November: The Streaming Wars Reach a Fevered Pitch.

With so much happening in video content streaming, it’s hard to keep track. There’s a lot of jargon (#SVOD #OTT, #CTV, #LinearTV etc) and so many players. The players are coming from all directions and crossing over into new areas of expertise–traditional networks like CBS Interactive and content shops like The Walt Disney Company are going direct to consumer, delivery-first orgs like Netflix and Hulu are creating their own content, e-commerce juggernaut Amazon has a robust collection of original and aggregated content, and hardware-first organizations like Apple are creating content to distribute through their devices. All of them converging on the same space, and inviting us to subscribe. What does this mean for us as consumers? And what does it mean more broadly for the health of some of the biggest companies? There are some very big questions right now, and some big bets being placed.


December: Nike Heralds a New Kind of Membership

Much has been written about Nike’s move to become a direct-to-consumer company. They have abandoned Amazon, opened retail stores that are innovation palaces, invested in digital communities for runners and other athletes, and launched a kids subscription box business, Nike Adventure Club. But what’s especially interesting to me is their investment in building a membership-relationship with their customers. This membership goes well beyond points-for-discounts, to include shopping tools for better in-store experience, as well as news for sneakerheads. They are not the only manufacturer looking for new ways to align their offerings with the mission of their members, but they are one of the leaders.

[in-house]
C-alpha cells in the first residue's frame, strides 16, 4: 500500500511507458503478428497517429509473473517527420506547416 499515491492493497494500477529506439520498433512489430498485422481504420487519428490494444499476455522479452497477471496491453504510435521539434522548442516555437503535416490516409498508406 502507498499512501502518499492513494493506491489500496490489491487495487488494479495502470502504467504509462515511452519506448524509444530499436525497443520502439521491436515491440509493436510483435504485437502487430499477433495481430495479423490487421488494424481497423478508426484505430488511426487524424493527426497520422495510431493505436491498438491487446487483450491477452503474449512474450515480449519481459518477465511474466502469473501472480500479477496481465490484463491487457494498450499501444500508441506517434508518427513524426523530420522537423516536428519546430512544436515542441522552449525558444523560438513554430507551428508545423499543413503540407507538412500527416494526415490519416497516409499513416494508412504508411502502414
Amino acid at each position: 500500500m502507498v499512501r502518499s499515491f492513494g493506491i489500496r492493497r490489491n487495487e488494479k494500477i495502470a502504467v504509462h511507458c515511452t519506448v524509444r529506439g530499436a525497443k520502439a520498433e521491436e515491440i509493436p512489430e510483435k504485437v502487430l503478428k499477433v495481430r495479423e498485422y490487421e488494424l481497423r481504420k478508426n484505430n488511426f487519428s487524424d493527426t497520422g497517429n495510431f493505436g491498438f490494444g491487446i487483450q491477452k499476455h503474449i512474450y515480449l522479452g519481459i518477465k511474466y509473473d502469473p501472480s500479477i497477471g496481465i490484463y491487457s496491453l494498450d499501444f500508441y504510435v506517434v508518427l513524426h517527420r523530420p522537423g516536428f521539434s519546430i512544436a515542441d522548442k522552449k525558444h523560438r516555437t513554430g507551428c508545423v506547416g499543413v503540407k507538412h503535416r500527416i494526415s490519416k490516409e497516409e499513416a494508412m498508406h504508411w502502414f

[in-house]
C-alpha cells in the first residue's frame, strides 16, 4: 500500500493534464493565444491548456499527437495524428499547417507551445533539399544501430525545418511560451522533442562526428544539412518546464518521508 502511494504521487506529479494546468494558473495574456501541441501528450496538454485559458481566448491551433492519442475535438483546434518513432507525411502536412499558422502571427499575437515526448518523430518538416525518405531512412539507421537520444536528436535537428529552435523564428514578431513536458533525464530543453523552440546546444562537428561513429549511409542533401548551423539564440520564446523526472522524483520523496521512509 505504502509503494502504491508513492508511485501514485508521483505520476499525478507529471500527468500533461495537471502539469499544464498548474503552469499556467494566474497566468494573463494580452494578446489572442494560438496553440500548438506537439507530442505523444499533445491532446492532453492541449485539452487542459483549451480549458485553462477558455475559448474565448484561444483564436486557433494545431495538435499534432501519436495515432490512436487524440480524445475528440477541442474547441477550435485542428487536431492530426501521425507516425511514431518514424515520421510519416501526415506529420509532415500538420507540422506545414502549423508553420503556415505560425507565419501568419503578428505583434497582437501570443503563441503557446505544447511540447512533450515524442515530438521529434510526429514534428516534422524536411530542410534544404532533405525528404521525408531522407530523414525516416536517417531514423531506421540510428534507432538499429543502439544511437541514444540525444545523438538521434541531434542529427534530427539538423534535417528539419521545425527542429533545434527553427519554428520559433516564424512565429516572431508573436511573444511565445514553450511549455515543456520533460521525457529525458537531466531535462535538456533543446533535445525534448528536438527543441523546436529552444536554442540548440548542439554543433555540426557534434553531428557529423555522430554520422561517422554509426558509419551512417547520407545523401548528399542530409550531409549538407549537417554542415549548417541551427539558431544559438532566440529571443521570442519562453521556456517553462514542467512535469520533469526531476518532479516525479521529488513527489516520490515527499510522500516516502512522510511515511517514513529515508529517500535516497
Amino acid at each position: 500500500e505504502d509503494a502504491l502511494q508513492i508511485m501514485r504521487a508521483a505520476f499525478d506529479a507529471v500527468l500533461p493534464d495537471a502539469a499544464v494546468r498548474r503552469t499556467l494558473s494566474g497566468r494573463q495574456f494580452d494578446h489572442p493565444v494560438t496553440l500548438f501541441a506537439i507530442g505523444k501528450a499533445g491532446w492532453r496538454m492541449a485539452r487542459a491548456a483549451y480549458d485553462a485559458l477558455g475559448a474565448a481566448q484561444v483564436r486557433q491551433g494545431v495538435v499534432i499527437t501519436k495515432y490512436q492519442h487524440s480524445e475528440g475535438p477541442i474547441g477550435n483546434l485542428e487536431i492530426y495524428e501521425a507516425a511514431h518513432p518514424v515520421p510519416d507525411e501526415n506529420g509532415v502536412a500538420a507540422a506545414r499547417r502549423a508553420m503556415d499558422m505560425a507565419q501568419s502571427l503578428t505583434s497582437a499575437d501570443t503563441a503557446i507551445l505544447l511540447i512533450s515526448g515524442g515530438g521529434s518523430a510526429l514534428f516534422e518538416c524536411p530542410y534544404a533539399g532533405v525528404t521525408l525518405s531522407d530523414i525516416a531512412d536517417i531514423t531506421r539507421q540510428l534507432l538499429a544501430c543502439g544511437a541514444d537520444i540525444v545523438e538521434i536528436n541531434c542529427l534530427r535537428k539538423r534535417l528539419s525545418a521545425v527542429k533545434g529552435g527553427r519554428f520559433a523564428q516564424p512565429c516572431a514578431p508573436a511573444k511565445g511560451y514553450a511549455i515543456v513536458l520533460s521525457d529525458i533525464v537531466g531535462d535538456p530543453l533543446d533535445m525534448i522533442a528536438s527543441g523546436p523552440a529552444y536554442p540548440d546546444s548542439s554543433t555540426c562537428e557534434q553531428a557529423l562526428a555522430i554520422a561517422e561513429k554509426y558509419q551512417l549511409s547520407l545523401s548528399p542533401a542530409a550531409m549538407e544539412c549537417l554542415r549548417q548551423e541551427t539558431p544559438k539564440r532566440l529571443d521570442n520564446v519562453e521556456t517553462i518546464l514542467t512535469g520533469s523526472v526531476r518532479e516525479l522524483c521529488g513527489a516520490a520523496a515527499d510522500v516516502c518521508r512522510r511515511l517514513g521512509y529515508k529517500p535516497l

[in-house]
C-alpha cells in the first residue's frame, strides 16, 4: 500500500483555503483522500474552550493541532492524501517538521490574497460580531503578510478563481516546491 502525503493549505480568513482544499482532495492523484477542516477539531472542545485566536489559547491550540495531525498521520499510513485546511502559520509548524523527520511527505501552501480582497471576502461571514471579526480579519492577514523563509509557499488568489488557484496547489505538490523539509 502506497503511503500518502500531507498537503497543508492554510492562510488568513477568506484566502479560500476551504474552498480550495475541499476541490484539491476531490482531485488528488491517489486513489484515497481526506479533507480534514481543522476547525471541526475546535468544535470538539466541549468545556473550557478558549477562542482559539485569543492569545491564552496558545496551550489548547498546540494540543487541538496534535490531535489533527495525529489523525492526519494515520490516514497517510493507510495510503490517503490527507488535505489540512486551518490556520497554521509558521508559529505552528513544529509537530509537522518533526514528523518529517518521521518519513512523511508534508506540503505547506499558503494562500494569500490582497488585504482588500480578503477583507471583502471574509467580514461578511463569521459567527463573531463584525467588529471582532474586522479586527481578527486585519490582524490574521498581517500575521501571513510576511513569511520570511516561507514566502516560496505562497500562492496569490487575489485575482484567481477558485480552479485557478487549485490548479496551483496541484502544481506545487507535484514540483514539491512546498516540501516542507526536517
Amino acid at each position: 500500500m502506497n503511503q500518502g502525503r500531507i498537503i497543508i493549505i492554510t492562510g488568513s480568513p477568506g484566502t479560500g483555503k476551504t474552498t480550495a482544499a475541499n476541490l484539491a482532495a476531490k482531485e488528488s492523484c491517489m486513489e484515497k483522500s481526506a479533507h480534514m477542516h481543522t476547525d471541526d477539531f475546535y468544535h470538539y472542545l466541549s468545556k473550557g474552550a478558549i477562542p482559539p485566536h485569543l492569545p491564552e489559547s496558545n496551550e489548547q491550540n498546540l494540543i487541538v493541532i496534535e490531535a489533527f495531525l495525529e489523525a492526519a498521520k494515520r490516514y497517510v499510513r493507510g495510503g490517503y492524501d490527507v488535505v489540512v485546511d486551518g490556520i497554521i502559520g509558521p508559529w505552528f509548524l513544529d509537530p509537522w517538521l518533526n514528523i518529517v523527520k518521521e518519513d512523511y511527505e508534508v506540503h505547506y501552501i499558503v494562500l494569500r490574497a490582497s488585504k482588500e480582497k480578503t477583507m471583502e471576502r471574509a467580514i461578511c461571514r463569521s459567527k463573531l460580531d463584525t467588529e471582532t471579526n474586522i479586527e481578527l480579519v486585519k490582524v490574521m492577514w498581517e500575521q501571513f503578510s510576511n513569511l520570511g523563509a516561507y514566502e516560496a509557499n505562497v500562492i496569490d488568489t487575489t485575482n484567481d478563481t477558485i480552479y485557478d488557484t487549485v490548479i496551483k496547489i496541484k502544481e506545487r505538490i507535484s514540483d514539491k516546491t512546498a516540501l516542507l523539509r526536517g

2020 is around the corner. So much is happening in the world of subscription pricing, membership models and loyalty programs. It will be exciting to see what comes next!